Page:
Eye On Boise

School borrowing plan raises doubts

House Education Chairman Bob Nonini, R-Coeur d'Alene, is worried about a proposal to have cash-strapped school districts borrow against their budgets for next year to make it through this year. (Betsy Russell)
House Education Chairman Bob Nonini, R-Coeur d'Alene, is worried about a proposal to have cash-strapped school districts borrow against their budgets for next year to make it through this year. (Betsy Russell)

The deal struck between Gov. Butch Otter, House Speaker Lawerence Denney and Senate President Pro-Tem Bob Geddes - to hit public schools with a new budget holdback but let districts that can't come up with their share of the $27.9 million in cuts borrow from state reserves, then pay the reserves back from their 2011 state appropriations - is drawing some criticism focused on the borrowing part. House Education Chairman Bob Nonini, R-Coeur d'Alene, said he doesn't see how the plan can work when next year's budget for schools is being cut, too.  "I don't see it being there to pay back," he said.

Plus, the source for the loans - the public education stabilization fund - already is down to a $22.9 million balance, if lawmakers follow Otter's recommendation to shield schools from his September mid-year holdback by tapping the fund for $49.3 million. State Superintendent of Schools Tom Luna said Wednesday that at the end of the current school year, the same fund, known by its acronym PESF, will have to be tapped for about $10 million because Idaho enrolled more school kids this year than the state estimated it would. "And then a couple other items have to come out of there, so we're going to end up at the end of this fiscal year with about $12 million in PESF," Luna said. "That's not much of a cushion for reserve."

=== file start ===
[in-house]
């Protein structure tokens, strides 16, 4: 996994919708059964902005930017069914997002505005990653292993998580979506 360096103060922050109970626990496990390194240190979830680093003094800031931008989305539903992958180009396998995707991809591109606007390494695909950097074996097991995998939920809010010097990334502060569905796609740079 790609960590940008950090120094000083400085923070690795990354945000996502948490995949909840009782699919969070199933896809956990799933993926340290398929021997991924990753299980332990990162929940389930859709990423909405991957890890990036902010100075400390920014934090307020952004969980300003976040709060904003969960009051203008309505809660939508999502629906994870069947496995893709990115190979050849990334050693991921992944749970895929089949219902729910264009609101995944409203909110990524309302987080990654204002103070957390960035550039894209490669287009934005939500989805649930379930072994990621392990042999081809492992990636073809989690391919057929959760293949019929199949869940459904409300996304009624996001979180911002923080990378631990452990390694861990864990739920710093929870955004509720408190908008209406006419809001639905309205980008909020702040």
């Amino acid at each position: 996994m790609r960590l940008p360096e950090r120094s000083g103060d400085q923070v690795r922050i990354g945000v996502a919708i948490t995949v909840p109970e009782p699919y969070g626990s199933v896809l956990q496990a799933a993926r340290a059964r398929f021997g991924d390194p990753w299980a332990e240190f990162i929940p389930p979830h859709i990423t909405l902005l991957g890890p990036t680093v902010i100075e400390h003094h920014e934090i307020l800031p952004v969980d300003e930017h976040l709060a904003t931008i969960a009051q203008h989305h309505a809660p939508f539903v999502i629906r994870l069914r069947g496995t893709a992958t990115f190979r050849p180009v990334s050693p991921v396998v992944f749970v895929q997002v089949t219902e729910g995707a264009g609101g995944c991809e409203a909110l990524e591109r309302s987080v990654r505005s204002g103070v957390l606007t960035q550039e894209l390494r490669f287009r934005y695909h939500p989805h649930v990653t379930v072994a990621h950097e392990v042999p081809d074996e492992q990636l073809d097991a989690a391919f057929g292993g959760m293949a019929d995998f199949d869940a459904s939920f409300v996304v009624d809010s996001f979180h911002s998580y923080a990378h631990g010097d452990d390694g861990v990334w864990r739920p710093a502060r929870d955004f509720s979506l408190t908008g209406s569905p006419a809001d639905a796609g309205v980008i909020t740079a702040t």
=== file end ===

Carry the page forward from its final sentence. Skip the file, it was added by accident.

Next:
Nonini is worried about the borrowing idea. "Where is the money they're going to borrow from?" he asked. "It's like a credit card - how do you pay it back?" He said, "I don't know if it's a wise way to budget for public education." Wayne Hammon, Otter's budget chief, said the plan is still active. "JFAC would have to authorize it when they do the holdbacks," he said.




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Betsy Z. Russell
Betsy Russell covers Idaho news from the state capitol in Boise and writes the Eye on Boise blog.

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